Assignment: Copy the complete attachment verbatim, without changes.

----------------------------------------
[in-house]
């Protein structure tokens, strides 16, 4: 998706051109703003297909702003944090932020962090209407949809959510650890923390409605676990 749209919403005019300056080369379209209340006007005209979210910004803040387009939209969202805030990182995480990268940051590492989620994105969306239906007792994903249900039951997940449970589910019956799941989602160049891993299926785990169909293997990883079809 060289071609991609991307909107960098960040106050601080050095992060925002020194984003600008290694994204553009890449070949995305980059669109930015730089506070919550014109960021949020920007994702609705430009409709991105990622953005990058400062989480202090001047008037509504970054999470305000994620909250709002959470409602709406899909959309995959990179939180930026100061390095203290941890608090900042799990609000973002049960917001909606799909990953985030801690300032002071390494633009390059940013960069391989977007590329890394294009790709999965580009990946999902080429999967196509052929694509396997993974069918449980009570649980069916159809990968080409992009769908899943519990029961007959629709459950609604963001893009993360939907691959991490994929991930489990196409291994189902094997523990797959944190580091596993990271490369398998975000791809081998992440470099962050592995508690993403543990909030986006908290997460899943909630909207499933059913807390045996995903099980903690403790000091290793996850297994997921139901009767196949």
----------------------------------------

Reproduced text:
[in-house]
């Protein structure tokens, strides 16, 4: 998706051109703003297909702003944090932020962090209407949809959510650890923390409605676990 749209919403005019300056080369379209209340006007005209979210910004803040387009939209969202805030990182995480990268940051590492989620994105969306239906007792994903249900039951997940449970589910019956799941989602160049891993299926785990169909293997990883079809 060289071609991609991307909107960098960040106050601080050095992060925002020194984003600008290694994204553009890449070949995305980059669109930015730089506070919550014109960021949020920007994702609705430009409709991105990622953005990058400062989480202090001047008037509504970054999470305000994620909250709002959470409602709406899909959309995959990179939180930026100061390095203290941890608090900042799990609000973002049960917001909606799909990953985030801690300032002071390494633009390059940013960069391989977007590329890394294009790709999965580009990946999902080429999967196509052929694509396997993974069918449980009570649980069916159809990968080409992009769908899943519990029961007959629709459950609604963001893009993360939907691959991490994929991930489990196409291994189902094997523990797959944190580091596993990271490369398998975000791809081998992440470099962050592995508690993403543990909030986006908290997460899943909630909207499933059913807390045996995903099980903690403790000091290793996850297994997921139901009767196949």